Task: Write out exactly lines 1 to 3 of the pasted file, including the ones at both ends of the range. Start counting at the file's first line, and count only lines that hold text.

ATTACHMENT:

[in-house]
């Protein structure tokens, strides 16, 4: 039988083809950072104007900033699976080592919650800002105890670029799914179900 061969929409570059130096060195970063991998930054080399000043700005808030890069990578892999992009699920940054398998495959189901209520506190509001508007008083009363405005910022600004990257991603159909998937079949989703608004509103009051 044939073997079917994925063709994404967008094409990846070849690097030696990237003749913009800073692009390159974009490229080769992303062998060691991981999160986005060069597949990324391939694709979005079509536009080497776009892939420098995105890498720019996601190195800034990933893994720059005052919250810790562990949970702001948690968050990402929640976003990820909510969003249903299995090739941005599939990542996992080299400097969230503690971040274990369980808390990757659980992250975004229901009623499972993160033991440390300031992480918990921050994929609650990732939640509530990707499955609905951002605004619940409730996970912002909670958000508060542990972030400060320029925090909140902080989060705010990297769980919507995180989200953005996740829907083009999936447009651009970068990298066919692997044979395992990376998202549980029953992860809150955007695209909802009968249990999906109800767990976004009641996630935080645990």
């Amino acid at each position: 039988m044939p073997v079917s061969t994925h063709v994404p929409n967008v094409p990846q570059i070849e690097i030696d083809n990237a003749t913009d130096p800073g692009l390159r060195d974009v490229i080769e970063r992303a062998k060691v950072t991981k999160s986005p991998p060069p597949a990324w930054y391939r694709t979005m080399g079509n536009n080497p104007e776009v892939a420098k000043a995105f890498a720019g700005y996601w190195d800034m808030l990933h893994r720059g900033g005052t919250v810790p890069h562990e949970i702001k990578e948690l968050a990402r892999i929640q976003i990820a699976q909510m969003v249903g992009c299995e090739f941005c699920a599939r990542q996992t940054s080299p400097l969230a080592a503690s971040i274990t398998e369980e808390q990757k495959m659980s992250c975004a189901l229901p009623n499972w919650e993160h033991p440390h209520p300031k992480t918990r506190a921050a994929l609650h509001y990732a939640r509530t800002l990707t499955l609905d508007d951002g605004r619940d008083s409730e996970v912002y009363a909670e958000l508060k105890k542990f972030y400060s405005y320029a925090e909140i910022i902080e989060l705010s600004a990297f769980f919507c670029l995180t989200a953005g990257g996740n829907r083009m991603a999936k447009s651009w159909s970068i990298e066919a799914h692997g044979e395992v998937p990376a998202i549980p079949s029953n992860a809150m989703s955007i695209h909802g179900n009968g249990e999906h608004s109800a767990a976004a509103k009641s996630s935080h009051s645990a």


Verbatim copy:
[in-house]
């Protein structure tokens, strides 16, 4: 039988083809950072104007900033699976080592919650800002105890670029799914179900 061969929409570059130096060195970063991998930054080399000043700005808030890069990578892999992009699920940054398998495959189901209520506190509001508007008083009363405005910022600004990257991603159909998937079949989703608004509103009051 044939073997079917994925063709994404967008094409990846070849690097030696990237003749913009800073692009390159974009490229080769992303062998060691991981999160986005060069597949990324391939694709979005079509536009080497776009892939420098995105890498720019996601190195800034990933893994720059005052919250810790562990949970702001948690968050990402929640976003990820909510969003249903299995090739941005599939990542996992080299400097969230503690971040274990369980808390990757659980992250975004229901009623499972993160033991440390300031992480918990921050994929609650990732939640509530990707499955609905951002605004619940409730996970912002909670958000508060542990972030400060320029925090909140902080989060705010990297769980919507995180989200953005996740829907083009999936447009651009970068990298066919692997044979395992990376998202549980029953992860809150955007695209909802009968249990999906109800767990976004009641996630935080645990």
């Amino acid at each position: 039988m044939p073997v079917s061969t994925h063709v994404p929409n967008v094409p990846q570059i070849e690097i030696d083809n990237a003749t913009d130096p800073g692009l390159r060195d974009v490229i080769e970063r992303a062998k060691v950072t991981k999160s986005p991998p060069p597949a990324w930054y391939r694709t979005m080399g079509n536009n080497p104007e776009v892939a420098k000043a995105f890498a720019g700005y996601w190195d800034m808030l990933h893994r720059g900033g005052t919250v810790p890069h562990e949970i702001k990578e948690l968050a990402r892999i929640q976003i990820a699976q909510m969003v249903g992009c299995e090739f941005c699920a599939r990542q996992t940054s080299p400097l969230a080592a503690s971040i274990t398998e369980e808390q990757k495959m659980s992250c975004a189901l229901p009623n499972w919650e993160h033991p440390h209520p300031k992480t918990r506190a921050a994929l609650h509001y990732a939640r509530t800002l990707t499955l609905d508007d951002g605004r619940d008083s409730e996970v912002y009363a909670e958000l508060k105890k542990f972030y400060s405005y320029a925090e909140i910022i902080e989060l705010s600004a990297f769980f919507c670029l995180t989200a953005g990257g996740n829907r083009m991603a999936k447009s651009w159909s970068i990298e066919a799914h692997g044979e395992v998937p990376a998202i549980p079949s029953n992860a809150m989703s955007i695209h909802g179900n009968g249990e999906h608004s109800a767990a976004a509103k009641s996630s935080h009051s645990a």